Despite the humble origins of his family, he studied at the Athens School of Fine Arts and was distinguished for his abilities. On a scholarship he continued his studies at the Munich Academy as a pupil of Ludwig von Lofftz and Wilhelm Lindenschmidt. In Munich, where he remained till 1879, he became friends with Nikolaos Gyzis. In Athens he presented his work in many group exhibitions (Melas House 1881, Parnassos Hall 1885, Zappeion Hall 1888, 1896) and received the bronze medal in the competition at the Parnassos Hall in 1890; he also participated in the World Exhibition of Paris in 1900 and the International Exhibition of Athens in 1903. He went into seclusion on the island of his birth and during the final decade of his life took part in only two exhibitions in Athens, in 1908 and 1910, consisting exclusively of old works, and he was gradually forgotten.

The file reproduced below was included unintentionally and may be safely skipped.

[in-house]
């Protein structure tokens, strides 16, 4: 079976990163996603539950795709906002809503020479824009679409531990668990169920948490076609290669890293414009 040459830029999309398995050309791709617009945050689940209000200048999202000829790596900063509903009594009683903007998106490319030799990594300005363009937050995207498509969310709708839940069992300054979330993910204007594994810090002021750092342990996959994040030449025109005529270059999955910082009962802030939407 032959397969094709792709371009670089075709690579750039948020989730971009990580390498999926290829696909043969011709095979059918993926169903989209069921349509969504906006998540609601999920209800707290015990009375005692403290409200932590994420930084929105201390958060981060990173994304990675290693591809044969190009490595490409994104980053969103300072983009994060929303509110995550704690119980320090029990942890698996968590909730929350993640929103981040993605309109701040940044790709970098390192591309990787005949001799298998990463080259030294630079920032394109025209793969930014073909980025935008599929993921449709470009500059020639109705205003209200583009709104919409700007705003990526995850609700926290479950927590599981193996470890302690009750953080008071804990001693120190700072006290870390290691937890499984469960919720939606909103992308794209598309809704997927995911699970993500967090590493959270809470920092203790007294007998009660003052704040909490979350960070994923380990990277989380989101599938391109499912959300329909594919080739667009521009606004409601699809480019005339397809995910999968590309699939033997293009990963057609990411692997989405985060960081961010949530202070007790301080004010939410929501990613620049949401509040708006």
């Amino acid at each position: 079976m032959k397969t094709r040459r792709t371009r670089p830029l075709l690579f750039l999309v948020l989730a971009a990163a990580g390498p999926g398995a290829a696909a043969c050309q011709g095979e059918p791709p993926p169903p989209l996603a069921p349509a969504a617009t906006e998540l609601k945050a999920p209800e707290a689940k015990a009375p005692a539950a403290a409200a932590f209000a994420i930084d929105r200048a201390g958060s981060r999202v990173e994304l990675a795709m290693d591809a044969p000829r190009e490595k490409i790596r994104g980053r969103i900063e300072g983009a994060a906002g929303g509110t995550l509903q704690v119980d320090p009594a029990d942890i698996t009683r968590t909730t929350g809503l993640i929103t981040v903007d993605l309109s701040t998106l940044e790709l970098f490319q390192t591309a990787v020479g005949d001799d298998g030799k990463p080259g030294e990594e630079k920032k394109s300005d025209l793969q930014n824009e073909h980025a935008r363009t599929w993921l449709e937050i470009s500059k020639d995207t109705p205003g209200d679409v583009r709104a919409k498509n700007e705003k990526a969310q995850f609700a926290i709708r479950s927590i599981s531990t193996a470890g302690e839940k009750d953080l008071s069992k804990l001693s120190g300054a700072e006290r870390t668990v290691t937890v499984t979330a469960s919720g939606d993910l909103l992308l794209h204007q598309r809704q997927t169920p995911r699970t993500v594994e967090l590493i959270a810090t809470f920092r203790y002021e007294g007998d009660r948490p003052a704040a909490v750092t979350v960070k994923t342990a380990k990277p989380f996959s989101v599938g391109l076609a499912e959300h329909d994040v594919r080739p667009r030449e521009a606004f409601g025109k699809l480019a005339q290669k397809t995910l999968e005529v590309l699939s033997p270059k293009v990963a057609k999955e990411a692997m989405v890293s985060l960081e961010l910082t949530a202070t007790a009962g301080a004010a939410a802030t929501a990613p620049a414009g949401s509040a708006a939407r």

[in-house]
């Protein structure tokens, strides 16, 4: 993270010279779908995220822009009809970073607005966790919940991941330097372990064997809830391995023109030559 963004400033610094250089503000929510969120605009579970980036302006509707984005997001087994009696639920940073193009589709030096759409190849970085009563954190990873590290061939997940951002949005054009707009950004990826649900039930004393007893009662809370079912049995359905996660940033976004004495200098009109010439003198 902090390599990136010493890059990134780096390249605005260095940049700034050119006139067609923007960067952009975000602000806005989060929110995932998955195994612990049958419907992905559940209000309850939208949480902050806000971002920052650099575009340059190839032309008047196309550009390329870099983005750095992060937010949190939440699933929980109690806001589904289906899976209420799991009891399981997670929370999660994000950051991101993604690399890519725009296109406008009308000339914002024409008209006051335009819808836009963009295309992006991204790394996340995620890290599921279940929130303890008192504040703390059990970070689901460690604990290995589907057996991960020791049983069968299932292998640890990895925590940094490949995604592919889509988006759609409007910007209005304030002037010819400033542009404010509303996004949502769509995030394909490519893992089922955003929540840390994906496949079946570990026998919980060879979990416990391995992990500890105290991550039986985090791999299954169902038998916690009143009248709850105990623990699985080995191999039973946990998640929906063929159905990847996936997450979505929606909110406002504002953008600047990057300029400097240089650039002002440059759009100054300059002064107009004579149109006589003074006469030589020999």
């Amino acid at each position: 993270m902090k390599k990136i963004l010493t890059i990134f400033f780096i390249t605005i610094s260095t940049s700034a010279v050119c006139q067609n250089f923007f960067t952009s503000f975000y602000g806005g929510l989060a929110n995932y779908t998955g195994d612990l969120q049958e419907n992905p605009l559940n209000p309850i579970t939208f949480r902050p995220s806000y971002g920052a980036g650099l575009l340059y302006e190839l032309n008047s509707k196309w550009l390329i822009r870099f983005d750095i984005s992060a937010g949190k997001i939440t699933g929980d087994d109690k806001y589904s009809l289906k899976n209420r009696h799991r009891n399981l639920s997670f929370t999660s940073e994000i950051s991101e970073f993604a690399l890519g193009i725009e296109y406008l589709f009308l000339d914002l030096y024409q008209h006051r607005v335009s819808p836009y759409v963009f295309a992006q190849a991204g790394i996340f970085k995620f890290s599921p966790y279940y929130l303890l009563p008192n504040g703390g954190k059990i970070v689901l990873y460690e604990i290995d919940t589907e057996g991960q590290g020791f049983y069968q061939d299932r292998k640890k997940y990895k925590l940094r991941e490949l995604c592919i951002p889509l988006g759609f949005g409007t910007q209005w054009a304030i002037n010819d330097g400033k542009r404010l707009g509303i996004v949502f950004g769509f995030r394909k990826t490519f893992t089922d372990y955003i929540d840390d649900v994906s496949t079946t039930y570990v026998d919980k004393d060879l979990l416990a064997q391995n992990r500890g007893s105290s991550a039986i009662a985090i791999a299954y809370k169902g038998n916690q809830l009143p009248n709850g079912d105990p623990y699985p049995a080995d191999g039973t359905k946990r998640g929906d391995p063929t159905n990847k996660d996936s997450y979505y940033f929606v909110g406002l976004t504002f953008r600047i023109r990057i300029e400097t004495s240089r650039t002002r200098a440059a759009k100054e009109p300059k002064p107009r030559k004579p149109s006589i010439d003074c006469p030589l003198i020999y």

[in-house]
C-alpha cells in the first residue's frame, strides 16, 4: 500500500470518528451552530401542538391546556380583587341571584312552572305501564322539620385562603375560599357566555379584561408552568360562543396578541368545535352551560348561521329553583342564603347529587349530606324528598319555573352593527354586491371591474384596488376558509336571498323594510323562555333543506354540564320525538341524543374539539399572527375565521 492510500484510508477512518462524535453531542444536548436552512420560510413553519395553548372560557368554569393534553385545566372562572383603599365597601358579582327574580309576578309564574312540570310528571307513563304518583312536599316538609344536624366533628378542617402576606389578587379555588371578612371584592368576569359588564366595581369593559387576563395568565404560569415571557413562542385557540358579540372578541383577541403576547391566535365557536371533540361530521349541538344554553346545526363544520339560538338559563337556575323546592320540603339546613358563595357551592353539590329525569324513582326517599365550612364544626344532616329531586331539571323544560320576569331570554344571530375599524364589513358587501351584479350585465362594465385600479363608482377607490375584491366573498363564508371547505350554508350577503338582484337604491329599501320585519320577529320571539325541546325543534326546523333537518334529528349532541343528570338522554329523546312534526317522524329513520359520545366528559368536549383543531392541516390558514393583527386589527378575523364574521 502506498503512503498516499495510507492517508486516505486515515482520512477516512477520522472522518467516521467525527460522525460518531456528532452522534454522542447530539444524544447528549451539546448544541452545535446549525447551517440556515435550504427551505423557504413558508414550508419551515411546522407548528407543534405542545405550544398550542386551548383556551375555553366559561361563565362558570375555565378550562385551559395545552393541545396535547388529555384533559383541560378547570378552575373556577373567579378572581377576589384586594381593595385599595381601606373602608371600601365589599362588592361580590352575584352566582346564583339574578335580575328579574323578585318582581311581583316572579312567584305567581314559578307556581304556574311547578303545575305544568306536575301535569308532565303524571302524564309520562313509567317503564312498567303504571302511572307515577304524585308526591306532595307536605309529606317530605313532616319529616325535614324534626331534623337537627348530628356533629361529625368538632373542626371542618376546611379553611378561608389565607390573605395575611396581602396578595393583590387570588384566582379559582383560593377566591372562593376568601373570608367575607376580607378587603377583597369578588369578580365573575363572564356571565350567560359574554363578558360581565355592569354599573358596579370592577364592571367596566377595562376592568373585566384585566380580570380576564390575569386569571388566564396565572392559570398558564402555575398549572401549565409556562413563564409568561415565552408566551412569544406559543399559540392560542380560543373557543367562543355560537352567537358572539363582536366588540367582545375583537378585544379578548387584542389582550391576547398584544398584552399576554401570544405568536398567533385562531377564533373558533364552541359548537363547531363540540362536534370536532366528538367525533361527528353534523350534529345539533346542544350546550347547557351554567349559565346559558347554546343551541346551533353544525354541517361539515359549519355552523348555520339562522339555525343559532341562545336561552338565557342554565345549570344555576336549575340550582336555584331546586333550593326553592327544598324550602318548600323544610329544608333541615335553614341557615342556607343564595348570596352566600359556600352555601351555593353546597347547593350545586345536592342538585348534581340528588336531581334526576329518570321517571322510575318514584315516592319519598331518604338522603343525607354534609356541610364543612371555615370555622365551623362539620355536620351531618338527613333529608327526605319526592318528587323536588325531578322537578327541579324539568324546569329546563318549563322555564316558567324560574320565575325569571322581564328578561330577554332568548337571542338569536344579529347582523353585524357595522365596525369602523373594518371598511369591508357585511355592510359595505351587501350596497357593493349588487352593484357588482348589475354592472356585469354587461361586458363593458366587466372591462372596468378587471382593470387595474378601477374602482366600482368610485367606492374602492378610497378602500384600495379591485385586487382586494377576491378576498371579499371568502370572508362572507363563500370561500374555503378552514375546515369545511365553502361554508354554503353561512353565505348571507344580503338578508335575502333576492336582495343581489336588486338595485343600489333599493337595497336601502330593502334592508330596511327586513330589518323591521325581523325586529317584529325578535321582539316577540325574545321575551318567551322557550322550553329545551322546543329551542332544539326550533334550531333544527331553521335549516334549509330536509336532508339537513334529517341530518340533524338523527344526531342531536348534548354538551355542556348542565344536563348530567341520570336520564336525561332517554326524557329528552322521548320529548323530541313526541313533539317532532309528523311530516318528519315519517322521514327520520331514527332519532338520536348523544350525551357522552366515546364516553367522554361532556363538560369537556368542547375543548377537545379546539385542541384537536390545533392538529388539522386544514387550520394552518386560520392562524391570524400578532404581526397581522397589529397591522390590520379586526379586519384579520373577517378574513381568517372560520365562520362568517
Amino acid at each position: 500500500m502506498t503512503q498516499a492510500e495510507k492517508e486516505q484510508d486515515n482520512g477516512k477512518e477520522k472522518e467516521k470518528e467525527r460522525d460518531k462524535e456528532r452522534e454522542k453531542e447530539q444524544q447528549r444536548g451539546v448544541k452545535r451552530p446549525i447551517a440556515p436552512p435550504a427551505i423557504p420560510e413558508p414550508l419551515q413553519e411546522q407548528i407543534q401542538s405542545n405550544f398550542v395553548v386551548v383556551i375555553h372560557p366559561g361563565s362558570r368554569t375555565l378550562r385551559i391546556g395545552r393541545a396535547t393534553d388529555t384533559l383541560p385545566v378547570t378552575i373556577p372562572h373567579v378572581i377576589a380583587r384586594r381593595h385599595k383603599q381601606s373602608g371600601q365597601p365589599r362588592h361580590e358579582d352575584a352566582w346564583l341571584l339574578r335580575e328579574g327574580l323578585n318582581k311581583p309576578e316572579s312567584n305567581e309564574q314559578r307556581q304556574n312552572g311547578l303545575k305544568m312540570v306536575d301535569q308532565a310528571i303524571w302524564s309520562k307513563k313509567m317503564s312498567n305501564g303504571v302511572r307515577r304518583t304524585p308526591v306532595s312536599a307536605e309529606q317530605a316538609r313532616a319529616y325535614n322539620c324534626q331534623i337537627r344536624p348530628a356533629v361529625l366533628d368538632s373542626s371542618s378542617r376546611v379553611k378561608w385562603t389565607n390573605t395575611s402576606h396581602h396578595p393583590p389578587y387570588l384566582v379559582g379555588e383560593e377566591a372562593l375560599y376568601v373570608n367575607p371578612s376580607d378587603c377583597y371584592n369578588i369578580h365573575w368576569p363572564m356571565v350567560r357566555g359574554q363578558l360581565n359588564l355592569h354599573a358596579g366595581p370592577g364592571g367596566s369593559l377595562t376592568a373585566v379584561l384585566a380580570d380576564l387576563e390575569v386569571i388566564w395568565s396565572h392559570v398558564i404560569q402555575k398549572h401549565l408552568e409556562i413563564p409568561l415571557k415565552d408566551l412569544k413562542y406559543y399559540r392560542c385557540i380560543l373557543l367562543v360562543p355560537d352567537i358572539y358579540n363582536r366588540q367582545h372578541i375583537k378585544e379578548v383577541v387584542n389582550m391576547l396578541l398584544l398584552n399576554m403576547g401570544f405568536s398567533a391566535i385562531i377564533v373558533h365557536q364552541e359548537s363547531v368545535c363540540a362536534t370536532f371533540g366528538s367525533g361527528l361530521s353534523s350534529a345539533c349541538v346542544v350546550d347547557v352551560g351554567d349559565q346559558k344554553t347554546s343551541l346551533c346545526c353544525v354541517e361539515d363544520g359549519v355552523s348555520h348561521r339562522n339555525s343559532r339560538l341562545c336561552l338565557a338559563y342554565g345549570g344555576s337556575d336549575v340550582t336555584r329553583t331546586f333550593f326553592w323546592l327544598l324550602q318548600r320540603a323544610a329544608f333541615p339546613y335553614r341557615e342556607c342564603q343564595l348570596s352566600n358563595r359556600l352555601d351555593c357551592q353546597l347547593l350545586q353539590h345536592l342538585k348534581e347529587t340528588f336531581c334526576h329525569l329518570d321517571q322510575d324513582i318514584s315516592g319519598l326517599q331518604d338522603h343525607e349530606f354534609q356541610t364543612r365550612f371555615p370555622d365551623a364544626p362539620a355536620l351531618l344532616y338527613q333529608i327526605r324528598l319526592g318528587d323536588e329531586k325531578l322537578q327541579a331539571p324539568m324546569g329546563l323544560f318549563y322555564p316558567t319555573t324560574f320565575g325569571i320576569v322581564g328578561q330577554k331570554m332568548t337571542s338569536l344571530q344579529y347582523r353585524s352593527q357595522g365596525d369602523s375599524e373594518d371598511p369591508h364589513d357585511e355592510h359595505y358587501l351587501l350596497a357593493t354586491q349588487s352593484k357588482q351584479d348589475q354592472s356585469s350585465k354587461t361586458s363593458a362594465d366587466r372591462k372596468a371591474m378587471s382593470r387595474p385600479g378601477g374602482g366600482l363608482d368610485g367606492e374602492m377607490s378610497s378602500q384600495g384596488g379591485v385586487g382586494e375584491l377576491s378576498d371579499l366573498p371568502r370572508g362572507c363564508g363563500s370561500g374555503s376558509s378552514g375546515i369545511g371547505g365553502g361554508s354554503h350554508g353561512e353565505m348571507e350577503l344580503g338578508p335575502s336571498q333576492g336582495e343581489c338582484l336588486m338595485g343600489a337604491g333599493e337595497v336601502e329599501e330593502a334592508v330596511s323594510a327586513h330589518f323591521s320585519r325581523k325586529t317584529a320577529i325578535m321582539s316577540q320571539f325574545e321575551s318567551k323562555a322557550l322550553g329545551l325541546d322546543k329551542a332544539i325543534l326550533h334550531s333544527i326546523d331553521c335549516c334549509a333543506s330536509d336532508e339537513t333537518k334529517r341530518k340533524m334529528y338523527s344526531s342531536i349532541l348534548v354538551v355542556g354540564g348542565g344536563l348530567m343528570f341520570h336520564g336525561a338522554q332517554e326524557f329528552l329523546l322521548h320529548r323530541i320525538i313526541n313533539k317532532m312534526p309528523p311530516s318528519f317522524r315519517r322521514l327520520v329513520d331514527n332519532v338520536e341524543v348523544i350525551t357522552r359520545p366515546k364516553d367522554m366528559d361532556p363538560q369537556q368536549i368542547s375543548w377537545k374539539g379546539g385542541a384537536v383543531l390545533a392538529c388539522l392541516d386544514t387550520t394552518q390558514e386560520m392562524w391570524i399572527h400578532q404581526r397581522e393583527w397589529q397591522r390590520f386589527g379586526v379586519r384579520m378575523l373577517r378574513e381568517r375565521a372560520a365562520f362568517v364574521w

Already during his student years he was interested in genre painting, portraiture and the depiction of everyday scenes and objects. He gave the best example of his creative powers in his landscapes, rendering the unique flavour of the Greek landscape in agreement with those plein air tendencies which expressed themselves in Greek art during the final twenty years of the 19th century.